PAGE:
22 16-22 Copyright © 2005, Oracle. All rights reserved. 1. Create an empty statement object: 2. Use executeUpdate to execute the statement: Example: Statement stmt = conn.createStatement(); int rowcount = stmt.executeUpdate ("CREATE TABLE temp (col1 NUMBER(5,2), col2 VARCHAR2(30)"); Step 4b: Submitting DDL Statements Statement stmt = conn.createStatement(); int count = stmt.executeUpdate(SQLDDLstatement);

23 16-23 Copyright © 2005, Oracle. All rights reserved. Step 5: Processing the Query Results The executeQuery() method returns a ResultSet. Use the next() method in loop to iterate through rows. Use getXXX() methods to obtain column values by column position in query, or column name. stmt = conn.createStatement(); rset = stmt.executeQuery( "SELECT ename FROM emp"); while (rset.next()) { System.out.println (rset.getString("ename")); }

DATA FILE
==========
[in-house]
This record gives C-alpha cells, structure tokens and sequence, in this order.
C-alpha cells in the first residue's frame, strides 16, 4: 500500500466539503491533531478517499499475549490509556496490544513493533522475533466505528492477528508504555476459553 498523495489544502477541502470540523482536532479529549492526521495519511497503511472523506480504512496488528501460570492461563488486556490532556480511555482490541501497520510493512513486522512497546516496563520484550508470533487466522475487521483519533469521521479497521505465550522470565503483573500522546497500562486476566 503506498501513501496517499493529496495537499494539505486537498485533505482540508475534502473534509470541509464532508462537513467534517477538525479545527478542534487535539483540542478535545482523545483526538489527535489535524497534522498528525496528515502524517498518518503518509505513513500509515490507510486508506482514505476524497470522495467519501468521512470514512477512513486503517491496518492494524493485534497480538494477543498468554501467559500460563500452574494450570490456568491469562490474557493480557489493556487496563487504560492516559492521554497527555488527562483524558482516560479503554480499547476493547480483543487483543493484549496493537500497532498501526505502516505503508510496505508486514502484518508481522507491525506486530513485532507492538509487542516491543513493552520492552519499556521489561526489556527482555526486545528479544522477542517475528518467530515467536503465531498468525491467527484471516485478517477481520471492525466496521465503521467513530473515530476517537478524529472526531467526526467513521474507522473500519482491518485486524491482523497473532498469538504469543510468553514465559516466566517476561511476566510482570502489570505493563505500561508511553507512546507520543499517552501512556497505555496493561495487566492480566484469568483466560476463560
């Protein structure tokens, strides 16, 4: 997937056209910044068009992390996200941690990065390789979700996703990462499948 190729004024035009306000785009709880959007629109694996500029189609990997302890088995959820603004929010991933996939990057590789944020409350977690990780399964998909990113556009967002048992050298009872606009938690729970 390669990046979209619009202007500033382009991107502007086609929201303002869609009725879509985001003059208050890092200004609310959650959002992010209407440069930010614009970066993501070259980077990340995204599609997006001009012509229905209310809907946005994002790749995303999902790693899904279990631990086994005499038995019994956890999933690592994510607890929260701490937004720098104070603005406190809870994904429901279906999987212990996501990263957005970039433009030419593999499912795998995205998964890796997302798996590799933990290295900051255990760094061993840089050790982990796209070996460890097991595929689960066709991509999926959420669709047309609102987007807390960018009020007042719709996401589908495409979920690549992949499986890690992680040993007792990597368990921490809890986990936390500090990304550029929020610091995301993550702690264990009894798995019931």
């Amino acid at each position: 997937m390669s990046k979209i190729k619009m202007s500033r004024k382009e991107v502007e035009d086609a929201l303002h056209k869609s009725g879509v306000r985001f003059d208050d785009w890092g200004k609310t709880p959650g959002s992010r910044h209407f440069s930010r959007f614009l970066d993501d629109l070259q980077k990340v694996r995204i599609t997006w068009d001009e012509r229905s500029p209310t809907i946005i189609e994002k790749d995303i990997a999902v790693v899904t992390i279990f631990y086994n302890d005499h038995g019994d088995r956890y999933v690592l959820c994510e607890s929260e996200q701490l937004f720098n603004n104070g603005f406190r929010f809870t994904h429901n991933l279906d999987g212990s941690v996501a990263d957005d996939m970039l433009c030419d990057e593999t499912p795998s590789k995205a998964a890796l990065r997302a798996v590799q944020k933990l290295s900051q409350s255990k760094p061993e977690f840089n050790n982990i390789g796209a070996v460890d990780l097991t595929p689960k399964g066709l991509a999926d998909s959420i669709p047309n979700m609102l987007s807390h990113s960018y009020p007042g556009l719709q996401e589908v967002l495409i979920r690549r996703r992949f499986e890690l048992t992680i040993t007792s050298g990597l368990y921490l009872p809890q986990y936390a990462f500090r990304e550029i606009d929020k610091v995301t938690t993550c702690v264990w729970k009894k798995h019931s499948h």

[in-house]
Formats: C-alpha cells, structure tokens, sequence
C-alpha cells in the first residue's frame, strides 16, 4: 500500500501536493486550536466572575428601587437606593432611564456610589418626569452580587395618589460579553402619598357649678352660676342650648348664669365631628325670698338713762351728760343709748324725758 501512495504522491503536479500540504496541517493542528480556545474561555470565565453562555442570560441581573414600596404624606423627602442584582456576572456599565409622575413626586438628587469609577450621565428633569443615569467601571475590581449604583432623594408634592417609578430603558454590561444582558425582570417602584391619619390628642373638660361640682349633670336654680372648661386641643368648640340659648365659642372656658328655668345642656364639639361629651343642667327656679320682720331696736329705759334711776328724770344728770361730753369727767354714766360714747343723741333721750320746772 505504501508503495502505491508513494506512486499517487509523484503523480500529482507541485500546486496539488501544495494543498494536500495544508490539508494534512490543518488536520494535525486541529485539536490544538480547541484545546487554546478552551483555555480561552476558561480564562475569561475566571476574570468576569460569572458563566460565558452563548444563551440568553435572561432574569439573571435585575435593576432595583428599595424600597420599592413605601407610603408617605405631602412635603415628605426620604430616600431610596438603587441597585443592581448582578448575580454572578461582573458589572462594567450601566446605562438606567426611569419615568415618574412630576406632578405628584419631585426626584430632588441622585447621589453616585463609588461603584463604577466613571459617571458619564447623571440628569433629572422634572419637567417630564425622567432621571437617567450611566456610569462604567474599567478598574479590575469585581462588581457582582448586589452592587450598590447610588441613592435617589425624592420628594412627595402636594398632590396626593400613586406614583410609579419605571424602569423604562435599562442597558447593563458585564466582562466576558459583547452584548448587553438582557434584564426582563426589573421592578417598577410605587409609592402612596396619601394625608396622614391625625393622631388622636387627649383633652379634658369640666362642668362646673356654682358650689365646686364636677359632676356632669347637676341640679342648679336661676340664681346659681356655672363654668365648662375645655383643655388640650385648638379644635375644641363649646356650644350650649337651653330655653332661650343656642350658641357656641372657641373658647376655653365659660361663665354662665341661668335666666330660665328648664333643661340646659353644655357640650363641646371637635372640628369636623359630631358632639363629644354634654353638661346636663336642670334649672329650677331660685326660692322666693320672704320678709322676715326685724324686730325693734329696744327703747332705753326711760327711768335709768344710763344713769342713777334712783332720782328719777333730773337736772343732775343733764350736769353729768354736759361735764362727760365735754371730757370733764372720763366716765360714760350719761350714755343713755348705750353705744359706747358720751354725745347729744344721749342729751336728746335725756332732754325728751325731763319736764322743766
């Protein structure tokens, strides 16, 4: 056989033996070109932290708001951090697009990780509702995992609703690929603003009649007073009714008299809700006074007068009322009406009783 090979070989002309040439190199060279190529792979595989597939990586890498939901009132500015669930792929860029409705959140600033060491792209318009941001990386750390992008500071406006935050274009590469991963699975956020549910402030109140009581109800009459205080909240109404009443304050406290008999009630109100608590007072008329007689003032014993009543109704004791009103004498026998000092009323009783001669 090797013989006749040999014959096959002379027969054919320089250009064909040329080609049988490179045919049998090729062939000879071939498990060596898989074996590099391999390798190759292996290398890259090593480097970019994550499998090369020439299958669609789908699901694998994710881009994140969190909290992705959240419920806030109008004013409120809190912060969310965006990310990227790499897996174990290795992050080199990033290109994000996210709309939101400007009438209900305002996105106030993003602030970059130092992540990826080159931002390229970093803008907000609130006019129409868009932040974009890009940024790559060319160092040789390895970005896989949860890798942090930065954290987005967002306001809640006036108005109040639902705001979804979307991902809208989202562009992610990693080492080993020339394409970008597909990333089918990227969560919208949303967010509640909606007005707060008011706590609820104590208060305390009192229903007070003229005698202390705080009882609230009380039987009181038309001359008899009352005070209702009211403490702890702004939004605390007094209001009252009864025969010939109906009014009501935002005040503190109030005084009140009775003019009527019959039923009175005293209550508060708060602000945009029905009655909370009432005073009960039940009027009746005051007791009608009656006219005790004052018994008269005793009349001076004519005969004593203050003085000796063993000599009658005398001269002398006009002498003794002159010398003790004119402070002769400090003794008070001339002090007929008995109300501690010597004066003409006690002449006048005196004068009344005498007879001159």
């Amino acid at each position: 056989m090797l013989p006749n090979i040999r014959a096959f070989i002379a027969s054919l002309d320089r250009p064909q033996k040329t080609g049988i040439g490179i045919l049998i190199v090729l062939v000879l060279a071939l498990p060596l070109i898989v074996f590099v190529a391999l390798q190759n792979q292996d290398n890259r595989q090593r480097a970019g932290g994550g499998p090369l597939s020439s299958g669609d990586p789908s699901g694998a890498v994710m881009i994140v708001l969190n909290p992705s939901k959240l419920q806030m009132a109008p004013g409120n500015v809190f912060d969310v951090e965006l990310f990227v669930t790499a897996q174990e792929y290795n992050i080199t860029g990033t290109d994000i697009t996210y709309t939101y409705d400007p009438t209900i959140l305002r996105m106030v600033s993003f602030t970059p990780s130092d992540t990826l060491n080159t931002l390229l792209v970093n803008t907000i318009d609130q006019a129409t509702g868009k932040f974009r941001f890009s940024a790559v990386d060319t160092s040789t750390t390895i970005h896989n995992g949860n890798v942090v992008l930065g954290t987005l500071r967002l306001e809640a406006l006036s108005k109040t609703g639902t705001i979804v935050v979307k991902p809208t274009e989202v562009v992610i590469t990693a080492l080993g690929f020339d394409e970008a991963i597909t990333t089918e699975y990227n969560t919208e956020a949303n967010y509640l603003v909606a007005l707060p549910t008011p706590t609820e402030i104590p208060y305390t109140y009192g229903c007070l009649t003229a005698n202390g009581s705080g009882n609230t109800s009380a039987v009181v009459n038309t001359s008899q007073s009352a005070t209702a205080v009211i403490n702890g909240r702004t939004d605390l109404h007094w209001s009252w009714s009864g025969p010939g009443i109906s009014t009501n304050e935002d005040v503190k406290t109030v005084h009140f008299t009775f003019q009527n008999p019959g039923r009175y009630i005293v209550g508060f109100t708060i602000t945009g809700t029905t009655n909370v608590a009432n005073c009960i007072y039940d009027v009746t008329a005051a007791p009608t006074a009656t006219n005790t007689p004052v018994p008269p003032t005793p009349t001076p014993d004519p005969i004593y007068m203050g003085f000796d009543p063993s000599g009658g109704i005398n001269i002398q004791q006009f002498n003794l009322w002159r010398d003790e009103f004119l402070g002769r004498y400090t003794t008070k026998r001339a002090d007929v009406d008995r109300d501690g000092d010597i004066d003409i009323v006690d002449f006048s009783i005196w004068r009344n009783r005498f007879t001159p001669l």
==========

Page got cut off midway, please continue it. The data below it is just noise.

24 16-24 Copyright © 2005, Oracle. All rights reserved. Step 6: Closing Connections Explicitly close a Connection, Statement, and ResultSet object to release resources that are no longer needed. Call their respective close() methods: Connection conn =...; Statement stmt =...; ResultSet rset = stmt.executeQuery( "SELECT ename FROM emp");... // clean up rset.close(); stmt.close(); conn.close();...

25 16-25 Copyright © 2005, Oracle. All rights reserved. A Basic Query Example import java.sql.*; class TestJdbc { public static void main (String args [ ]) throws SQLException { DriverManager.registerDriver (new oracle.jdbc.OracleDriver()); Connection conn = DriverManager.getConnection "tiger"); Statement stmt = conn.createStatement (); ResultSet rset = stmt.executeQuery ("SELECT ename FROM emp"); while (rset.next ()) System.out.println (rset.getString ("ename")); rset.close(); stmt.close(); conn.close(); } }

26 16-26 Copyright © 2005, Oracle. All rights reserved. ResultSet rset = stmt.executeQuery ("SELECT empno, hiredate, job FROM emp"); while (rset.next()){ int id = rset.getInt(1); Date hiredate = rset.getDate(2); String job = rset.getString(3); Mapping Database Types to Java Types ResultSet maps database types to Java types: Column Name empno hiredate job Type NUMBER DATE VARCHAR2 Method getInt() getDate() getString()